Fridays are a mellow and reflective time here at the FCPA Blog. Feet on the desk, head tilted back, wondering what we’ll eat over the weekend since the spouse took eggs benedict off our menu.
So we were thinking — were we too hard on the Justice Department this week? The DOJ appeared in a couple of posts that were a bit off topic, prompting a friend to ask, “Does the FCPA Blog have an opinion about everything or is it just a busy body?” For the record, we admire and respect most of what happens at the DOJ. We appreciate the public service its people perform and our hats are off to them. But they’re at the center of all FCPA criminal enforcement and, don’t forget, we’re all lawyers around here. So we’re bound to shower them with attention — if not always affection.
A few days ago the folks at the Economist Intelligence Unit, whose logo we’re exploiting today, asked us to speak at their September ’08 FCPA Conference in New York City. The St. Regis Hotel is a great venue and two of the speakers among many are Mark Mershon, the assistant DIC of the FBI’s New York regional office, and Katheryn Nickerson, a senior lawyer at the Commerce Department, whom we’ve quoted here. They’ll have perspectives on the FCPA that’ll be different and worth hearing. Our other job, though, means we don’t always have tight control over our schedule — meaning we don’t really know where we’ll be tomorrow — so we haven’t committed yet to being in New York in September (our favorite month in the city). But we’re working on it.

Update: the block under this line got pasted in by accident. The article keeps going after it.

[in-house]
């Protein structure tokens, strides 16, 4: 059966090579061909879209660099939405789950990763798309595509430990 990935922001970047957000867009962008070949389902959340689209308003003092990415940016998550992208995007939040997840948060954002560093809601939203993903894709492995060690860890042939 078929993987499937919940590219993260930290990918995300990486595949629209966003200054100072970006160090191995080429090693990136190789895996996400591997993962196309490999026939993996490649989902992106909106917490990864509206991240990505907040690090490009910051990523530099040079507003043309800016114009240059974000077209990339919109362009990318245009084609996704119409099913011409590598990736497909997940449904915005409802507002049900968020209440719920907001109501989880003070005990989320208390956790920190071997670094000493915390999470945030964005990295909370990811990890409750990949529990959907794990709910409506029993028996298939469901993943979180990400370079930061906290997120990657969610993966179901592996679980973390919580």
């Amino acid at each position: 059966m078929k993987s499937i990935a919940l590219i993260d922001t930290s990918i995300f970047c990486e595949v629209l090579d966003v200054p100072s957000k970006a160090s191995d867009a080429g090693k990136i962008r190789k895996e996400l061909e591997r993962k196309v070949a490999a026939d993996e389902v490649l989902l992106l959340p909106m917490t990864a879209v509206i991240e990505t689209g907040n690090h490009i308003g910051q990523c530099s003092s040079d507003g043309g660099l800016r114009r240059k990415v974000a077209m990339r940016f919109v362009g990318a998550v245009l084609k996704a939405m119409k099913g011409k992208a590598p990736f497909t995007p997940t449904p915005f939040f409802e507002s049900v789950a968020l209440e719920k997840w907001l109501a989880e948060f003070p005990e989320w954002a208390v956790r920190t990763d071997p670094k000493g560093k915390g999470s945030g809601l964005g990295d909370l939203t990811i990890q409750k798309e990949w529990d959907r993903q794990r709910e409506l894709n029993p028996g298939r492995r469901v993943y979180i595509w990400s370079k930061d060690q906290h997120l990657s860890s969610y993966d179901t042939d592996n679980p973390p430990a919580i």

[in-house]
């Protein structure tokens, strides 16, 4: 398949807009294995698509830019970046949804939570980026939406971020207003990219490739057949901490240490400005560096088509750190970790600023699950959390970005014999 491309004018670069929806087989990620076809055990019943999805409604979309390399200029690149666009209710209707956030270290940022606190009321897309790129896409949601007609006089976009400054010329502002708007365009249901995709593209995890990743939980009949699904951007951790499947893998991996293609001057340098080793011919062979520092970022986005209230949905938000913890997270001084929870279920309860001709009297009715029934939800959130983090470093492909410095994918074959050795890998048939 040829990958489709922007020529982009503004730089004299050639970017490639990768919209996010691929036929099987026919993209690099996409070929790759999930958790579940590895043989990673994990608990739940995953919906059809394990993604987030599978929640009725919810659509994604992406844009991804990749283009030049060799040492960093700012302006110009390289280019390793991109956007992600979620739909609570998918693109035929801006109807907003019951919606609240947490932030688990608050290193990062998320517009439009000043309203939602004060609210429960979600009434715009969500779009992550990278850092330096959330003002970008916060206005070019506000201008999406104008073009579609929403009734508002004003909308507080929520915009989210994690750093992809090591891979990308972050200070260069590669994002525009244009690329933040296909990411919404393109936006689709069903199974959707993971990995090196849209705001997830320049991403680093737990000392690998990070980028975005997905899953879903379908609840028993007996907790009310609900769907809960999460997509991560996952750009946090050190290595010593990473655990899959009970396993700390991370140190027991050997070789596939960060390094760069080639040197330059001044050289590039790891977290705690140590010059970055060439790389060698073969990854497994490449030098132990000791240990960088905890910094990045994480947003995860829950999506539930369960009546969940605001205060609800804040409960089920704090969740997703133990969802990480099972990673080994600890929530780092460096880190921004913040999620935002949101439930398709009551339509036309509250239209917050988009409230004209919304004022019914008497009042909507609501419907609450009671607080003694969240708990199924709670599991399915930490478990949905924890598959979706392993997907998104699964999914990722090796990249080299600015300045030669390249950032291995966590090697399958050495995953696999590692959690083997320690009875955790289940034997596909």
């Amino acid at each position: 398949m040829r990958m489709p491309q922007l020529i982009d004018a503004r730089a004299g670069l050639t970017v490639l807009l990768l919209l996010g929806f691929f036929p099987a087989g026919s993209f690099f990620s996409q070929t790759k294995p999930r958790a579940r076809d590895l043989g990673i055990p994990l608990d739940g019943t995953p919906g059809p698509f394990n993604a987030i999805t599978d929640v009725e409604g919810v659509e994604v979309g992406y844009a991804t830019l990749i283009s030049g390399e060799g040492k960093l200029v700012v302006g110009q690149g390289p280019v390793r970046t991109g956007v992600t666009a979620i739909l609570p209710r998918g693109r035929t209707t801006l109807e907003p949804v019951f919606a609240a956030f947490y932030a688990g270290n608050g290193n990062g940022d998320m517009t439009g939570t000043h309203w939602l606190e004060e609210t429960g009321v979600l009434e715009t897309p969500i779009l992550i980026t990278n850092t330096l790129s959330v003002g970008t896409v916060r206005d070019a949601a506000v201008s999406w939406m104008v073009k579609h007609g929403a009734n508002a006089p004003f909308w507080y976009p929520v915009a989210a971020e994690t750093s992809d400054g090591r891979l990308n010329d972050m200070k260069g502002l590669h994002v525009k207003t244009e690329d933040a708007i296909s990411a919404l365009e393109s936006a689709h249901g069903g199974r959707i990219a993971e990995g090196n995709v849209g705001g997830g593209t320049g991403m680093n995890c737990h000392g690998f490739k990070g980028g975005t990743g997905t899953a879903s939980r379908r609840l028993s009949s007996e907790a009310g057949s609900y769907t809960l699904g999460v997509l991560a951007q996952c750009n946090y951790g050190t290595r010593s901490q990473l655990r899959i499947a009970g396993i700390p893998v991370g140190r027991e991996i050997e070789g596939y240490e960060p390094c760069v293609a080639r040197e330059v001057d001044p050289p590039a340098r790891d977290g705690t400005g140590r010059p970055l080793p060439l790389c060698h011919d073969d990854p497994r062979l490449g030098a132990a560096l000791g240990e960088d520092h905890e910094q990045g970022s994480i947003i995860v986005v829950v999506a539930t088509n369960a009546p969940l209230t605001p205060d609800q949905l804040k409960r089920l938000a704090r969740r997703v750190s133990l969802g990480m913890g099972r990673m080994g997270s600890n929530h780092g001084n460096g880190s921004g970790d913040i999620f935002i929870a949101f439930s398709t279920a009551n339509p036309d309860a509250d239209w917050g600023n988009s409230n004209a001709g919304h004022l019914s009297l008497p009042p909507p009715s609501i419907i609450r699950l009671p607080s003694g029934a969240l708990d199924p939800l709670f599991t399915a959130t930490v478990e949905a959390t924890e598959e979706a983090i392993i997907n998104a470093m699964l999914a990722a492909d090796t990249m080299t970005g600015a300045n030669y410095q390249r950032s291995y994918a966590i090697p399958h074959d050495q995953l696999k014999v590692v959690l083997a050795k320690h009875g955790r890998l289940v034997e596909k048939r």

On Wednesday this week we talked about Halliburton, Expro and Umbrellastream (makes you think of Mary Poppins, doesn’t it?). If you haven’t read about the DOJ’s FCPA Opinion Procedure Release 08-02, try to make some time for it. It’s a genuine piece of FCPA history — the first time on record that an attempted hostile takeover has intersected with the FCPA’s compliance requirements. The Release shows some of the enormous influence the FCPA is having on American business, and on companies abroad. It also shows how much involvement our friends at the DOJ can have in an organization’s life on questions of compliance. Lawyers, investment bankers, pundits, professors and various experts are going to be talking about this Release (and trying to live with it) for decades.
Well, it’ll soon be time to turn the lights off around here. Another week gone by. We don’t suppose there’s a low-fat, cholesterol-free, no-sodium, high-fiber, nutrient-dense version of eggs benedict on the market yet? Probably not.
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